7 min read
Opinions expressed by Entrepreneur contributors are their own.
Now join me on the journey I call A Tale of Two Companies: One business allowed its workers to be engaged by making improvements that allowed the customer to be first in mind. The second created an environment of “it’s not my job” eliminating employees from using client-first thinking. Now you might ask, “How can the customer not be first?”
Many believe Lean Six Sigma is solely for engineering and manufacturing companies. That’s the first misconception. This managerial approach is built on the premise of eliminating wasteful elements and focusing solely on the customer. Having taken that quick glimpse of Lean, as an entrepreneur, you can now see that this philosophy applies to all businesses. Every business operates in what Lean practitioners call SIPOC, (Suppliers, Input, Processes, Output and Customers). Understanding that small segment of lean thinking will open the door for you to look at the three ways to dominate your market.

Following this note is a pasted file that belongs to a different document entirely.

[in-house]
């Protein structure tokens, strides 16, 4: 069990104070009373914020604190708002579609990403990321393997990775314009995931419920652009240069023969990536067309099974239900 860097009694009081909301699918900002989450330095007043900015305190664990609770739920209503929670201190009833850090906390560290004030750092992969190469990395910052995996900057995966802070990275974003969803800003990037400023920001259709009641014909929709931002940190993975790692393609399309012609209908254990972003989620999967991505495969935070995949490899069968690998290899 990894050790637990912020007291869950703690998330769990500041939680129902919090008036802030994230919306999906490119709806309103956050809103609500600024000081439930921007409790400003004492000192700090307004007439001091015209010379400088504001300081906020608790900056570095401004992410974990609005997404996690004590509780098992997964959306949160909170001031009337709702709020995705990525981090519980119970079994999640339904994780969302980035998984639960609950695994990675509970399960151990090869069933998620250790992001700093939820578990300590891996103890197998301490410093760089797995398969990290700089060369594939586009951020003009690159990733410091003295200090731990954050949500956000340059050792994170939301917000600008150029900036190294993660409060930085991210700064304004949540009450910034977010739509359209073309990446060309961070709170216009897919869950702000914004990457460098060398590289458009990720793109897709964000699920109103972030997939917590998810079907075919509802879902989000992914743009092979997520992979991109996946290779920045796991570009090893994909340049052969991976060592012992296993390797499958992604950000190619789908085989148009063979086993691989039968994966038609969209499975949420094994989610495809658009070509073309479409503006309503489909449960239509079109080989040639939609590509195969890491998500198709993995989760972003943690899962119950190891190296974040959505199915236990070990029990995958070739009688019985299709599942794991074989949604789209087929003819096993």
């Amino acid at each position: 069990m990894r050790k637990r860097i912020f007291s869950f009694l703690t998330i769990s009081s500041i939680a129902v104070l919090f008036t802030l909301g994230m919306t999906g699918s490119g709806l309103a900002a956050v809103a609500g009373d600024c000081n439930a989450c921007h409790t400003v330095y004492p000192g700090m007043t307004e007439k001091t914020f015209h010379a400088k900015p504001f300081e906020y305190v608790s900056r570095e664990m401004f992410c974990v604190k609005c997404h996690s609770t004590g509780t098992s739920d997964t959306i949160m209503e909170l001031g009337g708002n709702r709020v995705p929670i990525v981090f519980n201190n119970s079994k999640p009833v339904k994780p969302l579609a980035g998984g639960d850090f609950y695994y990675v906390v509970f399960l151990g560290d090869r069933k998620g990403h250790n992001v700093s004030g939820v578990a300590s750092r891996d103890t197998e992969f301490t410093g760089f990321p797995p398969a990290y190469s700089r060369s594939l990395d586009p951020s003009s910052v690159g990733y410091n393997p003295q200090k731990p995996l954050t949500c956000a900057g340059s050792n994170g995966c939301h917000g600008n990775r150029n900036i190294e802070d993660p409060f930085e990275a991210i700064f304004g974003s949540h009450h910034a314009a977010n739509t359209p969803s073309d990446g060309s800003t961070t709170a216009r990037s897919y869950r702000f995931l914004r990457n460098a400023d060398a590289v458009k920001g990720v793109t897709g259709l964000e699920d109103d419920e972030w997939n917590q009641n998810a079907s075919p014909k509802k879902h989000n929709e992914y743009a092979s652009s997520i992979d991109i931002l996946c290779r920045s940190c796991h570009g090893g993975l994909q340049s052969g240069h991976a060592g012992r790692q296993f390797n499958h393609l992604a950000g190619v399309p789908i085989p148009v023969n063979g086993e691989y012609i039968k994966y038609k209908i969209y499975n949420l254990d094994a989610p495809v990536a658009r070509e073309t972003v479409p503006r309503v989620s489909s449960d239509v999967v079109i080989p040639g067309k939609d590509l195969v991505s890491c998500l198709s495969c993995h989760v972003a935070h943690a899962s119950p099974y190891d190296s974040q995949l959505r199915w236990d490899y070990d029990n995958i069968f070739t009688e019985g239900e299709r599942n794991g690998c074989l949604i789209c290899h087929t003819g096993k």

How can I hinder?
Meet Office XYZ, a Dental Facility that has a small staff of 5-7 individuals each having their unique jobs when dealing with patients. I called this facility to make an appointment for my mother and was told they needed to verify her insurance and would call back once they received the approvals. Two weeks went by before I realized I had not heard from anyone regarding the insurance verification. I called the office and asked to speak with the individual that was to call back, whom we’ll call Kelly. I was informed that Kelly was out of the office and had been ill for the past two weeks. My next question was: “is she the only person that verifies insurance?” The response was affirmative and I then asked to speak with a manager. I was told Kelly was the manager. Let’s stop here because now we enter that well-known rabbit hole of “it’s not my job.”
How can I help?
Meet Office ABC, A Pizza Company with a similar-sized staff. One night I called for a pizza. Upon placing the order I was told my meal would be about 30 minutes. Half an hour on a Friday evening? This company operated far differently than the first. When I placed my order something incredible happened, I received a text with the following message: “We’re making your order. It’s all coming together now. The kitchen staff is busy with your order making sure everything is just right.”